I can't find the link, I can't even recall where I saw it, but I do recall somone making the claim a few weeks ago that evolutionary theory could be applied to everything - not just biology. It's a big call, it's plausible (I think) but it's not one I'd fully endorse until I see some substantial evidence for. Having said that, here's a commentary from George Monbiot that's not inconsistent with the idea.
It draws from the work of Daniel Kahneman (Nobel prize winner for economics in 2002) in which he showed that there's a self-attribution fallacy rife amongst our financial classes. i.e those who have succeded attribute it to skill on their part when if you look the industry over time, there stands a very good chance they would have done just as well by flipping coins. In other words, they are lucky, not special.
The other work it draws on is Psychologists Belinda Board and Katarina Fritzon, who tested senior execs in british firrms, looking for evidence of psychopathy. It's not universal but there's a fair whack of it there. These managers are very good at flattery, exploiting others at the same time as not really caring about them. Monbiot sums it up quite well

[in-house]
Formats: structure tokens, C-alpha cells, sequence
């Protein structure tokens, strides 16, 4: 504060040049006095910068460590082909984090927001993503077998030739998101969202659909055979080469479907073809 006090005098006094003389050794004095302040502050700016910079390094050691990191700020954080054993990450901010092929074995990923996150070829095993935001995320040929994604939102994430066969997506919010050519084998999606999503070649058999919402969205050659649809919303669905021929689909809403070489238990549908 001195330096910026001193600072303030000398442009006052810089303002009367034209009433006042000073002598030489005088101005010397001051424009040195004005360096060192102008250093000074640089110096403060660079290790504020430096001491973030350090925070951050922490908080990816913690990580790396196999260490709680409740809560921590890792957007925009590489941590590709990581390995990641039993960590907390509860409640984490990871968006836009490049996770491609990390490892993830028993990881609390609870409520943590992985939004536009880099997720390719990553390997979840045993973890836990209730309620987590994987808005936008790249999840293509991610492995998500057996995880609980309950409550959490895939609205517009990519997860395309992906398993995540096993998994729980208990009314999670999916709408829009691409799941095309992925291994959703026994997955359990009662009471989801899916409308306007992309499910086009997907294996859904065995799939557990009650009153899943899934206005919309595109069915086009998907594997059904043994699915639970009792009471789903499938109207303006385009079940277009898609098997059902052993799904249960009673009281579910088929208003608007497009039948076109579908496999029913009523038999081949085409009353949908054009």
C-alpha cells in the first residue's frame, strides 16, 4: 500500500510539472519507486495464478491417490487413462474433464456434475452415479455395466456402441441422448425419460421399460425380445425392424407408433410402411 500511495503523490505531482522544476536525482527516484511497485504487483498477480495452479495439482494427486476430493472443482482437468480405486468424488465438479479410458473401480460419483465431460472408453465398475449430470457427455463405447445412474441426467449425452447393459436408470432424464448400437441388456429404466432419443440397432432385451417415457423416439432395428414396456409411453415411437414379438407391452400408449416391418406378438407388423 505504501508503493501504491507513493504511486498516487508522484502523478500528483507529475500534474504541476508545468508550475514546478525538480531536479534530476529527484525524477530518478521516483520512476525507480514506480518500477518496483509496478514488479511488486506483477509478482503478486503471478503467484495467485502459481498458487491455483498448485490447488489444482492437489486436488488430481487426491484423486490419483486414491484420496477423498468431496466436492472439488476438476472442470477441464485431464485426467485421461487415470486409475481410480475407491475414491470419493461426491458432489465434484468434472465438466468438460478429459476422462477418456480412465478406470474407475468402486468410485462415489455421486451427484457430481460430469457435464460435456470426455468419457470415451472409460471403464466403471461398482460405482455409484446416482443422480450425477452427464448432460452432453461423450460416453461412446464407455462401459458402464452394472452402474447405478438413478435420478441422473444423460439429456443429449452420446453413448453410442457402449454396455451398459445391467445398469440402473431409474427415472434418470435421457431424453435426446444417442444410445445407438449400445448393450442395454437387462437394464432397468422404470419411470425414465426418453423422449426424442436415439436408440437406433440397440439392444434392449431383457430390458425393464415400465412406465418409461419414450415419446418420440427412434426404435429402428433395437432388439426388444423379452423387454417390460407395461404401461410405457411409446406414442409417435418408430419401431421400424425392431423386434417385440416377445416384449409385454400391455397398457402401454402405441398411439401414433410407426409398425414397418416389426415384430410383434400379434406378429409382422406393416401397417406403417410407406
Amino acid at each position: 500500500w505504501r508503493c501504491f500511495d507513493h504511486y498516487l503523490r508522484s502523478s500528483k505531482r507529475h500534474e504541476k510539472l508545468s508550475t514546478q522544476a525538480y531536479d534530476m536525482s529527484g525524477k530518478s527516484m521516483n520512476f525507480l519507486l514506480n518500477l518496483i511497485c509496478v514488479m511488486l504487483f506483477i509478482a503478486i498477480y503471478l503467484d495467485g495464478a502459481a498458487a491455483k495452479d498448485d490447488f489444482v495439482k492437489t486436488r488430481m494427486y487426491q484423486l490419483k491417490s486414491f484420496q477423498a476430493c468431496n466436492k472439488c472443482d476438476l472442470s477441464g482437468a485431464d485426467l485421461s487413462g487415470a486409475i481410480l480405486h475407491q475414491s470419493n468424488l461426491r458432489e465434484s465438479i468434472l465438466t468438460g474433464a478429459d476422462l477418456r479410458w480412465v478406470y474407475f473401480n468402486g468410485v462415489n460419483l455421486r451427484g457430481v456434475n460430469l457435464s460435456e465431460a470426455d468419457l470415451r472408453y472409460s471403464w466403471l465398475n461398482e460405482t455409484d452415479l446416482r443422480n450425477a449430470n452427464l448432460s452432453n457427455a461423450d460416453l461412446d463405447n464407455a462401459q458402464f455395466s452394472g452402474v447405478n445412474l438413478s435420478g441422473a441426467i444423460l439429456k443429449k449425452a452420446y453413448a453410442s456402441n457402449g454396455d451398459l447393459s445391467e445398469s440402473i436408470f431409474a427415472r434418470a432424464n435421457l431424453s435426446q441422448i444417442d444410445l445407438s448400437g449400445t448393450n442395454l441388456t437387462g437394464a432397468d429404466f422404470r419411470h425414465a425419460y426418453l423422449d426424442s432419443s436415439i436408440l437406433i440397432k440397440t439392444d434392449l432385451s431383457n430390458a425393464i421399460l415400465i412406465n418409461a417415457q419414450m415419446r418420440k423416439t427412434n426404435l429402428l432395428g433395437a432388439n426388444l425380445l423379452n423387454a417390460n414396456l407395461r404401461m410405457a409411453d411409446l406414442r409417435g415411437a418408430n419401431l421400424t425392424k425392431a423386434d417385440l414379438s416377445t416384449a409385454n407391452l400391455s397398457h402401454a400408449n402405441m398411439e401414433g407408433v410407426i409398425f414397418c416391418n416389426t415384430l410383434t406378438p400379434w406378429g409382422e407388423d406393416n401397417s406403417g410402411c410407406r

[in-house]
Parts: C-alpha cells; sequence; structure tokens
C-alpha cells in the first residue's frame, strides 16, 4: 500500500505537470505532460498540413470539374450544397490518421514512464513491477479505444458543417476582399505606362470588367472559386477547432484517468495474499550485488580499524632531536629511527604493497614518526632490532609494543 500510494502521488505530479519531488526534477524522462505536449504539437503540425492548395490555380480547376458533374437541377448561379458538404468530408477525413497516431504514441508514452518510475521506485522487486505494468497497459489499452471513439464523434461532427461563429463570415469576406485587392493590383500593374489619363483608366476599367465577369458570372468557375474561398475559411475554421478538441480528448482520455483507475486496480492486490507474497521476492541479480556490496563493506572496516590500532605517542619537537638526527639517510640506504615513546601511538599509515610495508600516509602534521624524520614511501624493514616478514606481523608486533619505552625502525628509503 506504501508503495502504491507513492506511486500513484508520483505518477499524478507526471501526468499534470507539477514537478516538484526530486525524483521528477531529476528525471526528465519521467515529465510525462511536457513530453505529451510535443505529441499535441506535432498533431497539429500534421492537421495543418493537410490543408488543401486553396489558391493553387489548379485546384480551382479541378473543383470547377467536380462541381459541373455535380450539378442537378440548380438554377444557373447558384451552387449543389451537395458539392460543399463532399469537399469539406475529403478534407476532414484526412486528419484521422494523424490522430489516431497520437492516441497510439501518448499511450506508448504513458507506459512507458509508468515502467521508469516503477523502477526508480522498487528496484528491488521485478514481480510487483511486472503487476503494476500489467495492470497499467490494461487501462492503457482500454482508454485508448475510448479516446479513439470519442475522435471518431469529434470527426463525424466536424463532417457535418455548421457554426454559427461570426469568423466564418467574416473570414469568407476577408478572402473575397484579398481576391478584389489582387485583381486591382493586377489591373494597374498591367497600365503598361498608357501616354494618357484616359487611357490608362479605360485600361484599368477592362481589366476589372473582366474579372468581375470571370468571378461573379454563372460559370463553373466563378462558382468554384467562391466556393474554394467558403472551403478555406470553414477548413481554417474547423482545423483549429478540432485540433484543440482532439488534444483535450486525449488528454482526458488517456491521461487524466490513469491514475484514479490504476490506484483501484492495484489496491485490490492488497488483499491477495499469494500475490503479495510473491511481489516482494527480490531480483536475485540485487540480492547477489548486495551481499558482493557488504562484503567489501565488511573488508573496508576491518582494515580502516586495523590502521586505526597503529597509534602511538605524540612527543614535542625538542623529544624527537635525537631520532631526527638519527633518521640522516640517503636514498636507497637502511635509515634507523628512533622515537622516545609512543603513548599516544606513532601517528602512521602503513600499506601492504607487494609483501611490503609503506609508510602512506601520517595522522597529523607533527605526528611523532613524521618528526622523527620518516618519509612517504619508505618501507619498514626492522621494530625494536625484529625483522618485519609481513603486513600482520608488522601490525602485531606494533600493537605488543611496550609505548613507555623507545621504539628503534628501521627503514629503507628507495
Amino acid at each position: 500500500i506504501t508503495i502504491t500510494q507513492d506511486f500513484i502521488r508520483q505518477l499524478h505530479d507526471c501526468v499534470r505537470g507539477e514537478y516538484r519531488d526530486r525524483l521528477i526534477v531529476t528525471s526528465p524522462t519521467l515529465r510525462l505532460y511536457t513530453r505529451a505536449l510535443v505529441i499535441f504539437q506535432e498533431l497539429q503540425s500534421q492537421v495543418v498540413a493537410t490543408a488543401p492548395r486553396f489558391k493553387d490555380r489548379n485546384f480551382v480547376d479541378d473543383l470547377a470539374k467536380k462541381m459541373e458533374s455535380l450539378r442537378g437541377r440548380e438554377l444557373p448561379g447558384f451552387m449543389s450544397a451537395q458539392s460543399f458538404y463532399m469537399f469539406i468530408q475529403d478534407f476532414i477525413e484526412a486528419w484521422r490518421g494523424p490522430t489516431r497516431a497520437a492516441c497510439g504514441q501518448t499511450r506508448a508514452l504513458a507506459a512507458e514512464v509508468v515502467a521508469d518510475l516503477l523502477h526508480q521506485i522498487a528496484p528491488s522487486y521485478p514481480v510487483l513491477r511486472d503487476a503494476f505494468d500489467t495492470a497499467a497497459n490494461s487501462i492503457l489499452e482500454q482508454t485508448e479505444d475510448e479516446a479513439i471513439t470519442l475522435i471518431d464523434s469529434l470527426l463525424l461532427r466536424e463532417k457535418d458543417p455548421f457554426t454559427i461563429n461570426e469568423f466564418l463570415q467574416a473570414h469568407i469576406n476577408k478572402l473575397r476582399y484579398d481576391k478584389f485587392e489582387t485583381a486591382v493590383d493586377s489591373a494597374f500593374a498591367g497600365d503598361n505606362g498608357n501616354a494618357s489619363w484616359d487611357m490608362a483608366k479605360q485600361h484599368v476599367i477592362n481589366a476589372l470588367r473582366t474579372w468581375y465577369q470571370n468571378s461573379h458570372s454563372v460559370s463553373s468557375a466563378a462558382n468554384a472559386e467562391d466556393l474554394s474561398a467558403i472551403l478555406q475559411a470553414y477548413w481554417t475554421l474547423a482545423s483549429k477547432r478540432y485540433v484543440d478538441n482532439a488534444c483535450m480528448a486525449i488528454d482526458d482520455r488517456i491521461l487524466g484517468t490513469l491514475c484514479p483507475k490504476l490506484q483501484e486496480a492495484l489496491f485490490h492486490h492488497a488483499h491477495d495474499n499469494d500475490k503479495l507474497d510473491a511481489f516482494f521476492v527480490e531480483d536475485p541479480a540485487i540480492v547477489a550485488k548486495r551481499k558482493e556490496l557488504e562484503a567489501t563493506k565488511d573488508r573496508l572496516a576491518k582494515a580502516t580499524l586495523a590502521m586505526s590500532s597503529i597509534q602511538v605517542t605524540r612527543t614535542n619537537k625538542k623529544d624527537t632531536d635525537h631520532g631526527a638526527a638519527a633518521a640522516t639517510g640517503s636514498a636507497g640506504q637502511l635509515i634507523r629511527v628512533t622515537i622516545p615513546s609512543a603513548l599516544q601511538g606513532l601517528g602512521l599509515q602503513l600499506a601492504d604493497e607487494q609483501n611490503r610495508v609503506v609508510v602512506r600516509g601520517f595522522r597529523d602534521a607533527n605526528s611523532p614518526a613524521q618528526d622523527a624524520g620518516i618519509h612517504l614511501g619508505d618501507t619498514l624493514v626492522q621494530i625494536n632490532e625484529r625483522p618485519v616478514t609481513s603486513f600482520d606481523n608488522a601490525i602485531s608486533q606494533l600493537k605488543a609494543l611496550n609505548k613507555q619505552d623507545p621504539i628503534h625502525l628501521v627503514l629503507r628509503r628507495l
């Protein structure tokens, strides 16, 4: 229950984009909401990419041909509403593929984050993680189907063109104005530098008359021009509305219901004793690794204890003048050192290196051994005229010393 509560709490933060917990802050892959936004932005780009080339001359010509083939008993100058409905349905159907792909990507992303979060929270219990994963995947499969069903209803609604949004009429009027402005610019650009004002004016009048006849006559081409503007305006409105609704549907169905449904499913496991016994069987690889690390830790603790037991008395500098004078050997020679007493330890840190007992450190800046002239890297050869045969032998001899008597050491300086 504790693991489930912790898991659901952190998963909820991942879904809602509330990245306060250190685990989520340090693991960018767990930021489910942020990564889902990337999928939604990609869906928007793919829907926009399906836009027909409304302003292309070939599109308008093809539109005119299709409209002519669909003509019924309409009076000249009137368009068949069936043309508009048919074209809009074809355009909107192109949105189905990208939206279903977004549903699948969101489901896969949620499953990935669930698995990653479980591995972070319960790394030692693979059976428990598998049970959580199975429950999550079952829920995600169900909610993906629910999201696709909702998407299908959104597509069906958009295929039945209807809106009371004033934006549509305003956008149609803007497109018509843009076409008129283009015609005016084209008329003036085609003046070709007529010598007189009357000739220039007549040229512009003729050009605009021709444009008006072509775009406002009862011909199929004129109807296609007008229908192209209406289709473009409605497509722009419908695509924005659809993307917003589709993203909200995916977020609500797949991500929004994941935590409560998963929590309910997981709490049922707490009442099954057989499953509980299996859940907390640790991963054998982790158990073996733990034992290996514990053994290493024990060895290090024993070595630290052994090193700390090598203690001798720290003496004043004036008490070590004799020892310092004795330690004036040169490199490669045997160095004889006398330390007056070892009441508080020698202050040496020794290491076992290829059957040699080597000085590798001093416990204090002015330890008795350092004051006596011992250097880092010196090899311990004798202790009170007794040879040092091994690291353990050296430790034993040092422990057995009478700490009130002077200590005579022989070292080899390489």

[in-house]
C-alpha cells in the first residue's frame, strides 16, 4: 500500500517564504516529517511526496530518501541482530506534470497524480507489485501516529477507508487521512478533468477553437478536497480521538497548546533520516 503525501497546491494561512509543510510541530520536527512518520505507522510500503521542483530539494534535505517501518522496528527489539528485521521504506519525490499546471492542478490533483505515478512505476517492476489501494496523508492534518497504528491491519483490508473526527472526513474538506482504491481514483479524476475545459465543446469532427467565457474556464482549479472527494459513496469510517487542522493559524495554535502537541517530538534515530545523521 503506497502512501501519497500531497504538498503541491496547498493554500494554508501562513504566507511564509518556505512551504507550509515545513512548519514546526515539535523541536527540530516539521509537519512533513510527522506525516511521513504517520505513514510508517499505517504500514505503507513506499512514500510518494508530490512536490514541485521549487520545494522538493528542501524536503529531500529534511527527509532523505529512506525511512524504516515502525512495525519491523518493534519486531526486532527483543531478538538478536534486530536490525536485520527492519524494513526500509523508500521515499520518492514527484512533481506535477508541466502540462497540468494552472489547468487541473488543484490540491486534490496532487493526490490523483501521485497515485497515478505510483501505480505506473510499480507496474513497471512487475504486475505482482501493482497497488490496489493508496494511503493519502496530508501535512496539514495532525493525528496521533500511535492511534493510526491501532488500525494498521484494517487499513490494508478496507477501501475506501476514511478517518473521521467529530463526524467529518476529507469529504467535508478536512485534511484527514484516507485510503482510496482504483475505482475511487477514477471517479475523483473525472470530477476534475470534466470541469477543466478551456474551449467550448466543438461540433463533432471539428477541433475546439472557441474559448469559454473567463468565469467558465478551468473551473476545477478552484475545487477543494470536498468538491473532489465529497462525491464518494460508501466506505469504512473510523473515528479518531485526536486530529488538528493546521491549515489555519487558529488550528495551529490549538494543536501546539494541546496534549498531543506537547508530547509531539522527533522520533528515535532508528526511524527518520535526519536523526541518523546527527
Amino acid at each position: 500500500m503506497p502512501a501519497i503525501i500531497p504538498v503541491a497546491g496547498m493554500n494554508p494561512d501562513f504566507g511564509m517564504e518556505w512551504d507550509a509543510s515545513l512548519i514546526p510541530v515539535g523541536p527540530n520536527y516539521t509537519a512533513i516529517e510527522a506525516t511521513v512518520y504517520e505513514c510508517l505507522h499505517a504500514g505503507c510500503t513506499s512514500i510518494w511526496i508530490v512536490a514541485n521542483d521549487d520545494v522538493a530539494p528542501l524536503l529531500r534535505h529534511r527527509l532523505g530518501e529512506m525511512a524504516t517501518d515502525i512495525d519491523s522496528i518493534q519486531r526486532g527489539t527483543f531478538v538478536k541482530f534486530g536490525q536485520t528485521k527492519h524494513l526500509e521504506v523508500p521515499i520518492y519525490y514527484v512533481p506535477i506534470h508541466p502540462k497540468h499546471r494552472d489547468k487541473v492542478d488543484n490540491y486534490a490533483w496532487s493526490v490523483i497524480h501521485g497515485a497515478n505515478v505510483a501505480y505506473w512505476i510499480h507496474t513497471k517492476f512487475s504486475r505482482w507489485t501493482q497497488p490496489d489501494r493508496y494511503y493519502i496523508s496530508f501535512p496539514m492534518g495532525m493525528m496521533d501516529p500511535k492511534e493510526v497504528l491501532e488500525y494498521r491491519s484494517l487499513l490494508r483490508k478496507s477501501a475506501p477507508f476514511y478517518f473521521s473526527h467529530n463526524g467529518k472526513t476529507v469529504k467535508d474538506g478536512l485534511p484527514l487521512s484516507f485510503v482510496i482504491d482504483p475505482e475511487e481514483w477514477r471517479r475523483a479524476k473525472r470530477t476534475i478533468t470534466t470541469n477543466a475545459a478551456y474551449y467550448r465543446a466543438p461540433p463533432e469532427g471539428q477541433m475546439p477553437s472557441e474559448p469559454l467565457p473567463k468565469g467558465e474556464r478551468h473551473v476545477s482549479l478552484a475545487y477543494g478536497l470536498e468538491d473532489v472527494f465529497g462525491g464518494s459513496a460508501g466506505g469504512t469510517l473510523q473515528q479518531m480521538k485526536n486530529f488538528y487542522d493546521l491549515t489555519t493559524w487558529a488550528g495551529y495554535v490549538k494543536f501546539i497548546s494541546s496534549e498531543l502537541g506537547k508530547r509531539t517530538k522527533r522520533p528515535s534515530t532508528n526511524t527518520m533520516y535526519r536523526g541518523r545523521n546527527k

"if you have psychopathic tendencies and are born to a poor family, you're likely to go to prison. If you have psychopathic tendencies and are born to a rich family, you're likely to go to business school."
Consistent with evolutionary theory? On the surface of it, I'd say yes, it could be viewed that way. Certain traits are selected for (psychopathy), which allow some to succeed though there's a fair amount of chance involved. I'd liken it to the evolution of an (economic) parasitic organism, feeding off the general population, the 1% vs 99% so to speak. The thing with parasites though is that when they start to harm the host, the host either dies or fights back until some balance point is reached. Or lives on, crippled in misery I suppose.